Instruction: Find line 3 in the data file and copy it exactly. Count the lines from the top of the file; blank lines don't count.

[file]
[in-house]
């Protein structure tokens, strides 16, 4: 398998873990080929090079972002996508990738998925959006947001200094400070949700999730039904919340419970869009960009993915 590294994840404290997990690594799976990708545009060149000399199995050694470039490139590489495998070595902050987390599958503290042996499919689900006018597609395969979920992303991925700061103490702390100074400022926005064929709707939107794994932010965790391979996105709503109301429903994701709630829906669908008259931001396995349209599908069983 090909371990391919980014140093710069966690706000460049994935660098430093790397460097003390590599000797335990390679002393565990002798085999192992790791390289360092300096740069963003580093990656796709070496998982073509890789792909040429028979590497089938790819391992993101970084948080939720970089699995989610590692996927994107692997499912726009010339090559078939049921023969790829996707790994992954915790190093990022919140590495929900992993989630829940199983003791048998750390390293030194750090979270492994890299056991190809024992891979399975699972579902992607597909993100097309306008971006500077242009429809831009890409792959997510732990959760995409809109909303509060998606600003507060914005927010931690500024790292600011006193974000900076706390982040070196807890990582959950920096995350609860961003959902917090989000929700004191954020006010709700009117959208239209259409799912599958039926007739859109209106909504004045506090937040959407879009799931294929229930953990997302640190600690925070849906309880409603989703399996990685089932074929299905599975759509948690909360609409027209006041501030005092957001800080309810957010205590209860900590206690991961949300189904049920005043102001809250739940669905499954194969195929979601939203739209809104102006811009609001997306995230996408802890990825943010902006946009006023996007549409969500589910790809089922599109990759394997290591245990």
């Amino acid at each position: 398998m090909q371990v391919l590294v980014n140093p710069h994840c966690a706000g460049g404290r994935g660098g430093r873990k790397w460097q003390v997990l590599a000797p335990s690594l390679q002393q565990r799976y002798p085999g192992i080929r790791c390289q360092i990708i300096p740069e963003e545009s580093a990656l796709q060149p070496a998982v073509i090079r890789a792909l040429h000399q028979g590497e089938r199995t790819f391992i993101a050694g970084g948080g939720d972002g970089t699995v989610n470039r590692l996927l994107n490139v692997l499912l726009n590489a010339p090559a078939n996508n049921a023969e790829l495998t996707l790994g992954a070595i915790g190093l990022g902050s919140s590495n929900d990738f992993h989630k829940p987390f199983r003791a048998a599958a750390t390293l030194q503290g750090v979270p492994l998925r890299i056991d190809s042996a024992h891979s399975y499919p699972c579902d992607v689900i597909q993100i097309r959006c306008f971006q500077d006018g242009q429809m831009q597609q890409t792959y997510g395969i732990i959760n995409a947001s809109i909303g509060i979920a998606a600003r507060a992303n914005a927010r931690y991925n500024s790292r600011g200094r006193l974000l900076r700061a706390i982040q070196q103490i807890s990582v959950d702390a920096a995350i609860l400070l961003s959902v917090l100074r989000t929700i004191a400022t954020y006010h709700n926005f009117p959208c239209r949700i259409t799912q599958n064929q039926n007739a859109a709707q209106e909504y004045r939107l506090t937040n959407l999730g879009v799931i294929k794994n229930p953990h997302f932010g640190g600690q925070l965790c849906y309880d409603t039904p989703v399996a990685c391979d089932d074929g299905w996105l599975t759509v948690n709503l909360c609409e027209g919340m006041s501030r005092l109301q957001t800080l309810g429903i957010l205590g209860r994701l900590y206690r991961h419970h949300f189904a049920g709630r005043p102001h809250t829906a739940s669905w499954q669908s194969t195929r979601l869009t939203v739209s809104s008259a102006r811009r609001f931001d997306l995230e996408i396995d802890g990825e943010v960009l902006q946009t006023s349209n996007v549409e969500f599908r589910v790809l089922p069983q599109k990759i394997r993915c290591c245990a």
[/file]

């Amino acid at each position: 398998m090909q371990v391919l590294v980014n140093p710069h994840c966690a706000g460049g404290r994935g660098g430093r873990k790397w460097q003390v997990l590599a000797p335990s690594l390679q002393q565990r799976y002798p085999g192992i080929r790791c390289q360092i990708i300096p740069e963003e545009s580093a990656l796709q060149p070496a998982v073509i090079r890789a792909l040429h000399q028979g590497e089938r199995t790819f391992i993101a050694g970084g948080g939720d972002g970089t699995v989610n470039r590692l996927l994107n490139v692997l499912l726009n590489a010339p090559a078939n996508n049921a023969e790829l495998t996707l790994g992954a070595i915790g190093l990022g902050s919140s590495n929900d990738f992993h989630k829940p987390f199983r003791a048998a599958a750390t390293l030194q503290g750090v979270p492994l998925r890299i056991d190809s042996a024992h891979s399975y499919p699972c579902d992607v689900i597909q993100i097309r959006c306008f971006q500077d006018g242009q429809m831009q597609q890409t792959y997510g395969i732990i959760n995409a947001s809109i909303g509060i979920a998606a600003r507060a992303n914005a927010r931690y991925n500024s790292r600011g200094r006193l974000l900076r700061a706390i982040q070196q103490i807890s990582v959950d702390a920096a995350i609860l400070l961003s959902v917090l100074r989000t929700i004191a400022t954020y006010h709700n926005f009117p959208c239209r949700i259409t799912q599958n064929q039926n007739a859109a709707q209106e909504y004045r939107l506090t937040n959407l999730g879009v799931i294929k794994n229930p953990h997302f932010g640190g600690q925070l965790c849906y309880d409603t039904p989703v399996a990685c391979d089932d074929g299905w996105l599975t759509v948690n709503l909360c609409e027209g919340m006041s501030r005092l109301q957001t800080l309810g429903i957010l205590g209860r994701l900590y206690r991961h419970h949300f189904a049920g709630r005043p102001h809250t829906a739940s669905w499954q669908s194969t195929r979601l869009t939203v739209s809104s008259a102006r811009r609001f931001d997306l995230e996408i396995d802890g990825e943010v960009l902006q946009t006023s349209n996007v549409e969500f599908r589910v790809l089922p069983q599109k990759i394997r993915c290591c245990a």